Rapper 2 Milly threatened to sue Epic Games over using his 'Milly Rock' dance without permission. Despite frustration from various other performers, there may not be a reputable case to bring against Epic over its Fortnite dance emotes.
Epic Games’ Fortnite is known for its myriad cosmetics, but one feature in particular has earned ongoing criticism. Rapper 2 Milly has joined a growing list of musicians and actors who believe Fortnite unfairly monetized their moves without permission. Now, 2 Milly claims he plans to sue Epic Games over his dance being used, GamesIndustry.biz reports.
In 2 Milly’s case, the game has turned his viral hit dance the “Milly Rock” into a short emote called "Swipe It." The dance was available as a Season 5 Battle Pass reward, so while it’s impossible to acquire these days, players who purchased a Battle Pass and received the dance last season can still use it on the battlefield.
"They actually sell that particular move. It's for purchase," 2 Milly told CBS. "That's when I really was like... oh nah, this can't go on too long."
2 Milly says he’s interested in filing a lawsuit specifically to protect his dance, not necessarily for income from Epic.
“I don't even want to bash them for all the millions. Know what I am saying?” 2 Milly said. “It's not really like that. I just feel like I have to protect what's mine.”
It isn't just 2 Milly complaining. The game draws on dozens upon dozens of gestures and dance moves invented by rappers and Black performers. There's the “Dab” for one, which has its origins in Atlanta hip hop. “Tidy” comes from Snoop Dogg's "Drop It Like It's Hot." “Brush Your Shoulders,” meanwhile, references Jay-Z's 2003 hit "Dirt Off Your Shoulder."
Chance The Rapper previously spoke out about Fortnite's moves, saying Epic "should put the actual rap songs behind the dances" into Fortnite because Black creatives "created and popularized these dances." BlocBoy JB, on the other hand, argues the game is essentially taking away money owed to him due to the “Hype” emote, which is based on his “Shoot” dance.
“EveryTime Somebody Does My Dance Dey Give Credit To @FortniteGame But Dey Ain’t Create Nothing But Da Game So Basically Dey Takin Money And Credit For My Shit Dats Crazy,” BlocBoy JB tweeted.
Scrubs' Donald Faison, on the other hand, previously complained about Fortnite using one of the iconic dances from his character Chris Turk in Scrubs. In the show, Turk dances to Bell Biv Devoe’s “Poison,” which Fortnite proceeded to use frame-for-frame as a default emote dance. During a Scrubs reunion event, he outright refused to perform the move, blaming Fortnite.
“If you wanna see it, you can play Fortnite, because they jacked that shit,” Faison said. Scrubs executive producer Bill Lawrence stressed that Epic Games "had to enquire for the legality of it, and it's fine, because it's just a character dancing.”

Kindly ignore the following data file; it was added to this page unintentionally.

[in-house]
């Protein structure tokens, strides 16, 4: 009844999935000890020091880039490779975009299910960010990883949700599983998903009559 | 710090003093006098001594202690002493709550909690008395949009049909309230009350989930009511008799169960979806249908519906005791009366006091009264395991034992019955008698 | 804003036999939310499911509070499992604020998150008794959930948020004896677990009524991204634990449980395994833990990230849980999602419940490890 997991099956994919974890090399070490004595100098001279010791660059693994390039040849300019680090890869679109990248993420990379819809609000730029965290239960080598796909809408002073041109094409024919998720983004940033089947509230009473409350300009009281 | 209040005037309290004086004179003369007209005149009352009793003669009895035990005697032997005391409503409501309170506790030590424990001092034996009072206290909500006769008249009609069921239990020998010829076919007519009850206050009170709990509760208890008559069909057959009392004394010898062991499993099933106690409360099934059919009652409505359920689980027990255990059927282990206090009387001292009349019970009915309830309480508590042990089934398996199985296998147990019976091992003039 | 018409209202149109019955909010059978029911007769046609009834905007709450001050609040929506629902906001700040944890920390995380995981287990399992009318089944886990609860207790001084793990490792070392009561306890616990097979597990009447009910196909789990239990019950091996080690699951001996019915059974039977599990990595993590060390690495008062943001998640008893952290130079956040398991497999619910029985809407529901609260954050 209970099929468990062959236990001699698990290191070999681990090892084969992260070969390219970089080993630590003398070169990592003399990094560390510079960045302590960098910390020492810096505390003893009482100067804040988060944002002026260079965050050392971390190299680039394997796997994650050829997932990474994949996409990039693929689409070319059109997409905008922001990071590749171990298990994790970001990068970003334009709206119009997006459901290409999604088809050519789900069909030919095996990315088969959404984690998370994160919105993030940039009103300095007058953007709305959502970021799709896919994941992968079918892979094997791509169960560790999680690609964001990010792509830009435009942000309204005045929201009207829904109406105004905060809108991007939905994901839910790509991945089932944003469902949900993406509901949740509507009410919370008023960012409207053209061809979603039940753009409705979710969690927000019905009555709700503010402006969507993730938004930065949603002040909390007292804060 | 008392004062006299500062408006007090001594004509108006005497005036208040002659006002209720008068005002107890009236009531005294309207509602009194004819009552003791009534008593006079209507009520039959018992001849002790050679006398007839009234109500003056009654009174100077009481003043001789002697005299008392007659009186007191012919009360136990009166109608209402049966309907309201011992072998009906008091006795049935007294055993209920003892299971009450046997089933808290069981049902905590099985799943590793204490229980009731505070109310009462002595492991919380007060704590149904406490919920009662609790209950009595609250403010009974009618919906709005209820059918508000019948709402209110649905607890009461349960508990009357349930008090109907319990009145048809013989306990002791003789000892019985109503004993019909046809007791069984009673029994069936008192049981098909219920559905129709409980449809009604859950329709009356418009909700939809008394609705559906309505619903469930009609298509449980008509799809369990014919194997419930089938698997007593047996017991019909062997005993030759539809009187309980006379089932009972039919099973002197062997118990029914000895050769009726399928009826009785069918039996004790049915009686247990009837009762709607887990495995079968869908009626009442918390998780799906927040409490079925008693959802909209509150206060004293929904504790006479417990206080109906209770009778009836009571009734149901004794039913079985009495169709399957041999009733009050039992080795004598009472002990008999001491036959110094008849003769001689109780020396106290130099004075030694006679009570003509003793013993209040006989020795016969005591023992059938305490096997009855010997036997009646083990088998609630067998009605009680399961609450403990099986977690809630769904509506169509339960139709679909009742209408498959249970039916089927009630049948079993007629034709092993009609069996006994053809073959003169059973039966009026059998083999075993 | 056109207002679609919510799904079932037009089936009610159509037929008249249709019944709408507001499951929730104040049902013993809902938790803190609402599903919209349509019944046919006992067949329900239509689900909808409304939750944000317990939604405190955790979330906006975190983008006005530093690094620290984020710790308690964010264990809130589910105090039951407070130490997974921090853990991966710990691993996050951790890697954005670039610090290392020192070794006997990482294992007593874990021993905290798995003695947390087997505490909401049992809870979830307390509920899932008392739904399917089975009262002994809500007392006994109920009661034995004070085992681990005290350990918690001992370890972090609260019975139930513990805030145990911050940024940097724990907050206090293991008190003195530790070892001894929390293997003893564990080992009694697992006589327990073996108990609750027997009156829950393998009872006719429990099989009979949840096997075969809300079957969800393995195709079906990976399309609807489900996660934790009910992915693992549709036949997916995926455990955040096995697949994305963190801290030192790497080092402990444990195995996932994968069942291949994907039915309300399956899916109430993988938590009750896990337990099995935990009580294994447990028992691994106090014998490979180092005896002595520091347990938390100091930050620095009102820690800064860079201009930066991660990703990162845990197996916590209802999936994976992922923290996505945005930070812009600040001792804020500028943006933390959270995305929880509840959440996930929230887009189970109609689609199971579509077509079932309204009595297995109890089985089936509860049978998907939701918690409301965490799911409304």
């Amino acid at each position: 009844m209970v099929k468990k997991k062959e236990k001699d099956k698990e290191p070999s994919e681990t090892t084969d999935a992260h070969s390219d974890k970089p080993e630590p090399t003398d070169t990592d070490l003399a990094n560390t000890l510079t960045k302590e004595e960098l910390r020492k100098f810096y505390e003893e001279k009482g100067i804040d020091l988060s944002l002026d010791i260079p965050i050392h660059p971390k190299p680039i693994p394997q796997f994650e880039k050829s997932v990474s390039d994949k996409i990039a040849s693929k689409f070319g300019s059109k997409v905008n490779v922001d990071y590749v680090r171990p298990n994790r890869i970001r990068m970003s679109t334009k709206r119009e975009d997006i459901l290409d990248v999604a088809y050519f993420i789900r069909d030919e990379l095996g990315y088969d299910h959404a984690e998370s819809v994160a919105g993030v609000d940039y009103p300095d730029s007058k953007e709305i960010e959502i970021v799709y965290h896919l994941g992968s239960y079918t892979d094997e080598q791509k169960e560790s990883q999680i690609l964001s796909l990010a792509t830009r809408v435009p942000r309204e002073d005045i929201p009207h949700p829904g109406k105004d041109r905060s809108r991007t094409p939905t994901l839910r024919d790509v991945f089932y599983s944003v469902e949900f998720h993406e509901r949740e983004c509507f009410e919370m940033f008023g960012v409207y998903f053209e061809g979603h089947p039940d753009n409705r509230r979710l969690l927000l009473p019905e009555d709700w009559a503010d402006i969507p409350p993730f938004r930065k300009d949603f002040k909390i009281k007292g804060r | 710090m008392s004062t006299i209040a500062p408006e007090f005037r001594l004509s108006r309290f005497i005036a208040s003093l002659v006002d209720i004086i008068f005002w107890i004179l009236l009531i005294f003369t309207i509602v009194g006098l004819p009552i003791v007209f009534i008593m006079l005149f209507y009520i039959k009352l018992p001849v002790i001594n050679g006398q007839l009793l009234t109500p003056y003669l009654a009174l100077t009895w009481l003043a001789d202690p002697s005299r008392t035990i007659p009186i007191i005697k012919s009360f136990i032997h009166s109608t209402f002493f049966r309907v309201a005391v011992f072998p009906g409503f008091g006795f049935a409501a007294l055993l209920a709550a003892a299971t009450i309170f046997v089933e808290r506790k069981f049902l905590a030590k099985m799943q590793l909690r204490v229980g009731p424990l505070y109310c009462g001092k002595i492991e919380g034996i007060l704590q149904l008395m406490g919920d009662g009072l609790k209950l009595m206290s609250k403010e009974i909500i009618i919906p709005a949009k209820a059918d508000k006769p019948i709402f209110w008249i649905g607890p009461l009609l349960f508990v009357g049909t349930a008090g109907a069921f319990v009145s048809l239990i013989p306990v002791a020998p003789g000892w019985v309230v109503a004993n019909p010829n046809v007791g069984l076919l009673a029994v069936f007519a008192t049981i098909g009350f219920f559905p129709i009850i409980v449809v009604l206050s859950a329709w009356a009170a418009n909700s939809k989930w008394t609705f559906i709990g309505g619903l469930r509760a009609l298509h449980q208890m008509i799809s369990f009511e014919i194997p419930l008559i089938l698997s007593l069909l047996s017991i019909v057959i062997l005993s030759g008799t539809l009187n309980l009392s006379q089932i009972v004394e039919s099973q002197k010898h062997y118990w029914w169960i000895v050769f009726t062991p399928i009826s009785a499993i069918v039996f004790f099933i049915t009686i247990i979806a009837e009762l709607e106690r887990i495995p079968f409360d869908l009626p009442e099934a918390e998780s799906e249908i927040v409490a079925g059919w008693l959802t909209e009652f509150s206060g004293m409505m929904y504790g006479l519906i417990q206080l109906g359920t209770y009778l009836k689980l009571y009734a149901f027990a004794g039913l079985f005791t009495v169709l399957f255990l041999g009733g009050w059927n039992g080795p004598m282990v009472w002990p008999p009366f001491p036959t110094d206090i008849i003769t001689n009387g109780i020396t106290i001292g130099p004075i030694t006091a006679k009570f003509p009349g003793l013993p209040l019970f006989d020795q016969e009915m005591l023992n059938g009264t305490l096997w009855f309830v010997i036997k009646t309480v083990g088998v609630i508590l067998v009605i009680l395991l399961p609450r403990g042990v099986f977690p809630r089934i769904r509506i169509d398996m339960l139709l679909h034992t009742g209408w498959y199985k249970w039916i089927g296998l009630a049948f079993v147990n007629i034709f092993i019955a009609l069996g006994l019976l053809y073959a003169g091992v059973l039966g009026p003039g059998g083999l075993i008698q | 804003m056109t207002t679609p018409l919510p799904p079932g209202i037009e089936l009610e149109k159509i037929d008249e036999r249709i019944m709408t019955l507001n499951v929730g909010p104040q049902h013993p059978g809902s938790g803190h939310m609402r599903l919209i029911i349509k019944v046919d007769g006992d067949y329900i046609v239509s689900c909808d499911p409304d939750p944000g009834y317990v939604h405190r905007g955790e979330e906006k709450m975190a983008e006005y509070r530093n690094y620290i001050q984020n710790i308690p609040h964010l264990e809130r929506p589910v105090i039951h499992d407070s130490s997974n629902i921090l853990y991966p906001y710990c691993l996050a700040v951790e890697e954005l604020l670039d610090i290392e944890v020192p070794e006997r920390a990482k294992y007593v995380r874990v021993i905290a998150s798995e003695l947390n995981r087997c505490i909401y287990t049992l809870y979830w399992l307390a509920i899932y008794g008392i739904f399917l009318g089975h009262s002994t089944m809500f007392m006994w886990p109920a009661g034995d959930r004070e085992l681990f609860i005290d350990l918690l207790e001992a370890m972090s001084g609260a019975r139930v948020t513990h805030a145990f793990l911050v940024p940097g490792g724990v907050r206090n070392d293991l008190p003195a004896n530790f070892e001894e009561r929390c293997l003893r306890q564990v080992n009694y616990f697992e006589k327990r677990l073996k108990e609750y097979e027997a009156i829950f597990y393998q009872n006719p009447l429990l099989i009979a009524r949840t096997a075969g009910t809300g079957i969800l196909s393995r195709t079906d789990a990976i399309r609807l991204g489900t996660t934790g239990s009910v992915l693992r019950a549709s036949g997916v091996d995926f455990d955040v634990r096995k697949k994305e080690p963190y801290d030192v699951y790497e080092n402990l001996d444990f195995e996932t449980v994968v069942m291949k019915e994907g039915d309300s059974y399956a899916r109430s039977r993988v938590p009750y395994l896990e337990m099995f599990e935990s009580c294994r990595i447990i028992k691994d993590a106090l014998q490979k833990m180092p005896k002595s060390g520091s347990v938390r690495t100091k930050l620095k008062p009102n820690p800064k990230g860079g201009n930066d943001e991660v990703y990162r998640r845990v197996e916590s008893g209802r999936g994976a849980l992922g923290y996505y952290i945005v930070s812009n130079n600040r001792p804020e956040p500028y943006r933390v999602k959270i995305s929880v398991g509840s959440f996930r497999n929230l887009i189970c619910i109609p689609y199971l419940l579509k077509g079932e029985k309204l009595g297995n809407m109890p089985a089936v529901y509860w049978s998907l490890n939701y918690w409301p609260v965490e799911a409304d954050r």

While rappers and performers alike have criticized Epic’s handle on Fortnite’s emotes, copyright law remains much more complicated for the rappers, actors, and performers claiming Epic stole their moves. In an interview with GameDaily.biz, intellectual property lawyer Ethan Jacobs explained that choreography is protected under copyright, whereas “a dance move on its own almost certainly is not something you can protect through copyright.”
Social dances in particular, which are designed for the public to perform, aren’t protectable as choreography as defined by the US Copyright Office, Jacobs explained. A performer could still theoretically bring a case to court, but the Copyright Office’s standards provide a “pretty good indication” for how a potential legal battle would play out.
“There’s a pretty high burden for somebody to show that some dance move on its own is going to count as choreography,” Jacobs told GameDaily.biz. “A bunch of them put together in the same order is going to be a tougher call. But at least a single move repeated over and over like… ‘Flossing’ probably is not protected by copyright.”
Of course, this varies from dance to dance. Jacobs pointed how Epic asked permission to use Faison’s dance, showing that there was “enough risk” in that case for Epic to reach out.
“The Scrubs dance copied in Fortnite suggested enough risk of copyright infringement that, at least according to the show’s creator, Fortnite asked for permission to use it,” Jacobs said. “That’s not the same as a court decision that it’s a protected choreographic work, but it shows that the company took the possibility seriously.”
As for bringing a legal case against Epic Games, lawsuits are filed for various reasons, and a performer may bring Epic to court simply for publicity’s sake. Jacobs stressed that there’s a major difference between filing a lawsuit and simply considering one.
“A lot of people before talking to a lawyer say that they’re going to sue over something and reconsider after they’ve consulted with a lawyer who looks more carefully at what their legal rights are,” Jacobs stressed. “Lots of things in the world seem unfair without being something you can sue somebody over. This might be one of those cases.”
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